In a time when work-oriented pickup trucks are commanding luxury car prices, there’s an increasingly large subset of buyers who really just need a smaller, easy-to-live-with truck for odd jobs and who are becoming more disillusioned with today’s full-size offerings that, when properly equipped, can fly north of $40,000, $50,000, and even $60,000.
It’s not to say that buyers aren’t getting their money’s worth — today’s trucks are more capable, larger, more fuel efficient, and more feature-loaded than ever before, and for buyers who spend a lot of time in their trucks, those are all positives. But at what point does a truck become less of a workhorse and more of a luxury SUV with an open bed? Take auto journalist Ezra Dyer’s recent piece in The New York Times, for which he drove a $64,500 GMC (NYSE:GM) Sierra 2500 HD Denali. Yes, a nearly $70,000 pickup that Dyer promptly loaded up with mulch from an eager skid-steer (you wouldn’t do that with your Cadillac, would you?).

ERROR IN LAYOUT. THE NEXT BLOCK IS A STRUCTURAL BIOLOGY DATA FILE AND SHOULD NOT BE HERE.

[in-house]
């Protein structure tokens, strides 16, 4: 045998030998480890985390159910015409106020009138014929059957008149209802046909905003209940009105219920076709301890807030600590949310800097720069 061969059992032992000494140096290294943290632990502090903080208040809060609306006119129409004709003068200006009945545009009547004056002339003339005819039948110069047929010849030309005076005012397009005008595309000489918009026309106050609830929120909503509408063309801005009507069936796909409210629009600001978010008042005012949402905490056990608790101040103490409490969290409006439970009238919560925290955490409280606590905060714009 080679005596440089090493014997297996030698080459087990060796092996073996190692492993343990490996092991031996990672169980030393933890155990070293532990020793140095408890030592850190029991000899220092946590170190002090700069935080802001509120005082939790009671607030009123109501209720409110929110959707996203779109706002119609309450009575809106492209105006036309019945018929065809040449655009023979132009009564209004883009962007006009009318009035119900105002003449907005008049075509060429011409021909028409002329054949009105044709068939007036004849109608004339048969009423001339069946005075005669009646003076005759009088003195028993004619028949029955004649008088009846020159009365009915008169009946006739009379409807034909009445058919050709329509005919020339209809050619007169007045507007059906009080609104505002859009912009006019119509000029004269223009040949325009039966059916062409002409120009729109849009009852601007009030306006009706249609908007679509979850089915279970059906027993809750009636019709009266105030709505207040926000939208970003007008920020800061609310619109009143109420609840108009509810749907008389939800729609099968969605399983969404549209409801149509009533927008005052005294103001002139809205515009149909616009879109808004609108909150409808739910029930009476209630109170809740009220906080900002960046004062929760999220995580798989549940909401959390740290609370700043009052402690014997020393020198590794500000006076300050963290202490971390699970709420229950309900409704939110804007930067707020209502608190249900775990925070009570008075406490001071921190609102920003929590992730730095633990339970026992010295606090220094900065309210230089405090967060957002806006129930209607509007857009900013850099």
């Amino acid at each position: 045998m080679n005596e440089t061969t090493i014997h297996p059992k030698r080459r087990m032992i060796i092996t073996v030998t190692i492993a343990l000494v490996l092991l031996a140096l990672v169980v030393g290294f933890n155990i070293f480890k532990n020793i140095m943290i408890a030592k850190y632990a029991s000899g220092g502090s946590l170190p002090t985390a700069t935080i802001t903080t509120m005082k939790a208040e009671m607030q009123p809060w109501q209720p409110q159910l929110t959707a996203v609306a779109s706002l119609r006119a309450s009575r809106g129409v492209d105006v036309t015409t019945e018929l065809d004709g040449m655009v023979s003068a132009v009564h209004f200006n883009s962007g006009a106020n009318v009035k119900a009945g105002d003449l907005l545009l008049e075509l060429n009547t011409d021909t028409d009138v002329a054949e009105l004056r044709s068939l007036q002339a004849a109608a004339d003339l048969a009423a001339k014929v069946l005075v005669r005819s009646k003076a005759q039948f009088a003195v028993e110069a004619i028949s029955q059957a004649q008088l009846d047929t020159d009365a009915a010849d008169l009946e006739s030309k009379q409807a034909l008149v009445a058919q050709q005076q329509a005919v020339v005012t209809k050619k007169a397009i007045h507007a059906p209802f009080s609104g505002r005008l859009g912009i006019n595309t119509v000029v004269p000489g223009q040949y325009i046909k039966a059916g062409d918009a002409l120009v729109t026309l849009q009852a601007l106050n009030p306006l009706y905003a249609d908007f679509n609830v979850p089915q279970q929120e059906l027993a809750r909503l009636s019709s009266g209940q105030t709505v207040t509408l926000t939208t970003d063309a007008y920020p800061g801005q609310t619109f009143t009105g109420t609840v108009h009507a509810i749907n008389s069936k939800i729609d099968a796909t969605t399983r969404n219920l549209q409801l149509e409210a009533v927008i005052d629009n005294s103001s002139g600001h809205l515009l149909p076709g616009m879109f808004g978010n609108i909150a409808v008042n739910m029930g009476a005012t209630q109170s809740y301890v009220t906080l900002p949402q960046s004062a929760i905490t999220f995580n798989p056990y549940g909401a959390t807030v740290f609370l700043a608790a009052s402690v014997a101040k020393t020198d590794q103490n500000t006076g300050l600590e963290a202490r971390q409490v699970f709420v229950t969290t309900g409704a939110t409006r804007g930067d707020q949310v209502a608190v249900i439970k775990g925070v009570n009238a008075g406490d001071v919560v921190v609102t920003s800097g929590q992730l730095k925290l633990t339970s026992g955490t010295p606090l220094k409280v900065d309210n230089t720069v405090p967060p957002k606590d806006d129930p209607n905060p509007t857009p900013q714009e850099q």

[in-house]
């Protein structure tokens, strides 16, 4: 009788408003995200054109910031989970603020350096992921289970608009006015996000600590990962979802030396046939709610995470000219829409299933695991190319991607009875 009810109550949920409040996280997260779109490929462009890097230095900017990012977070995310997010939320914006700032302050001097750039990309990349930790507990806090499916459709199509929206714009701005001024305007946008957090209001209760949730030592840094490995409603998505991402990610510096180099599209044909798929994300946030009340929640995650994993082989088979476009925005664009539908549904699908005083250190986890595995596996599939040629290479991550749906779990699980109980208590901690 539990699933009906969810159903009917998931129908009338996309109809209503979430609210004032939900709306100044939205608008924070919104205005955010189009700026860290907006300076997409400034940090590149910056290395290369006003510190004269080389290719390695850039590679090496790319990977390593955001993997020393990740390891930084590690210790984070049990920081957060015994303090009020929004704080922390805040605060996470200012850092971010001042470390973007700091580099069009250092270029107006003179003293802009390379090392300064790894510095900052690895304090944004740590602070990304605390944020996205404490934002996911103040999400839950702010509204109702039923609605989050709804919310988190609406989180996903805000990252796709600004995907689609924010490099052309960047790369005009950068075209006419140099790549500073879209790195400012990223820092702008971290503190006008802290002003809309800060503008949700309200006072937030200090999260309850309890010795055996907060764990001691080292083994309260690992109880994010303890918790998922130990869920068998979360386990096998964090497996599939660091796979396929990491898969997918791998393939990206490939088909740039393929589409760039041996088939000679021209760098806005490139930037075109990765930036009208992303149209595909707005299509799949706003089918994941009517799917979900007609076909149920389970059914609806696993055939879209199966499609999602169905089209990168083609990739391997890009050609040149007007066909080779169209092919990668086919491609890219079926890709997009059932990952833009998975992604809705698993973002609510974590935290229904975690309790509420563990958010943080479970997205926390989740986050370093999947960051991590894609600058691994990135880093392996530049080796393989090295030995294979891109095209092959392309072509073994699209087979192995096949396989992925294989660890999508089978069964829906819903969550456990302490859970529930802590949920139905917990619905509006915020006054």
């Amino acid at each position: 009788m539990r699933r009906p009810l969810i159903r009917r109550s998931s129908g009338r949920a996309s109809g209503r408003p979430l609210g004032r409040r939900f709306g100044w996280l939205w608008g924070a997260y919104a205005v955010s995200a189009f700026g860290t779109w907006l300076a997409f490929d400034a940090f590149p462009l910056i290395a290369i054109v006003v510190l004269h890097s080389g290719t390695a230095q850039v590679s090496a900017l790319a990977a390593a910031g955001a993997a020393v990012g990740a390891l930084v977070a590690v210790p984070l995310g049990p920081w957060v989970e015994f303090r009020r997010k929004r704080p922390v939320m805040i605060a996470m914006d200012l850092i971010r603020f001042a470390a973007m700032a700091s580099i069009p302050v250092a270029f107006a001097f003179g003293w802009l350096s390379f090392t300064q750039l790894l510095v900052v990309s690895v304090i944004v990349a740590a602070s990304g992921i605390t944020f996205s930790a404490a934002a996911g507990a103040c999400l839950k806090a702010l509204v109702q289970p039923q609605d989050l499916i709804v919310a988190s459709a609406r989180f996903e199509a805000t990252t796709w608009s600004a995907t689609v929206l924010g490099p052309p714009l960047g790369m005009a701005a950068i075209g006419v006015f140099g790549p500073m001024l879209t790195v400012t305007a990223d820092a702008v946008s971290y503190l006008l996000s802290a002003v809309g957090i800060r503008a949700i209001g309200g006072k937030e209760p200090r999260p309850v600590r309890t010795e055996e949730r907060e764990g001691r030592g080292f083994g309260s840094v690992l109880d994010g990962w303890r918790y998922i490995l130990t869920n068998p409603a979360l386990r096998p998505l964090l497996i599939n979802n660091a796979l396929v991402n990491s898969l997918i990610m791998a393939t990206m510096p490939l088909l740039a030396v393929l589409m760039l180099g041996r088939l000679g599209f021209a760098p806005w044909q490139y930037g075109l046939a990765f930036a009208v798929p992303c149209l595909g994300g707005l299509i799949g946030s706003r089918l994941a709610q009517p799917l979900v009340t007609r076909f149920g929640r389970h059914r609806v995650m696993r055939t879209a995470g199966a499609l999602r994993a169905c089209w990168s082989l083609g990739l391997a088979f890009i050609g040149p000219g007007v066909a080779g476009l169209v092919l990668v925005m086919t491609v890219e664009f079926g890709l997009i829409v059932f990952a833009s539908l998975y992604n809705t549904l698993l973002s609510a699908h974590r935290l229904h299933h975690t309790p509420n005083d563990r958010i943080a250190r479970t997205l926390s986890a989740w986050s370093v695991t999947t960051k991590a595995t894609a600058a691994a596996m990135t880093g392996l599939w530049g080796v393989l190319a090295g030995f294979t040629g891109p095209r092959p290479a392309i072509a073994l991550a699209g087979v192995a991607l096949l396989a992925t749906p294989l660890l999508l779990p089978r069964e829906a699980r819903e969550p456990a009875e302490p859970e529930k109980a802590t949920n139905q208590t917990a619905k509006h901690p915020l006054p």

“I grew up with trucks that came from the factory with dents and rust, trucks that had vinyl seats and cardboard roofliners,” Dyer writes. “Those were trucks that you didn’t feel bad about putting to work. … the chief economist at Edmunds.com, Lacey Plache, ran the numbers on car and truck prices over the last decade and came to the surprising conclusion that, adjusted for inflation, overall vehicle prices actually dropped by 8 percent. Full-size trucks, though, took the opposite path, soaring 37 percent in raw dollar figures, or 9 percent when inflation-adjusted.”
Quality has gone up, as well as capabilities, and so on and so forth. But let’s look at the state of entry-level trucks: you have the choice of the Toyota (NYSE:TM) Tacoma, an affordable hauler that performs admirably but is quite dated (to say the least), and the Nissan (NSANY.PK) Frontier, which makes the “Taco” look like a spring chicken. There’s also the Honda (NYSE:HMC) Ridgeline, but that hasn’t enjoyed the same kind of success as the other two.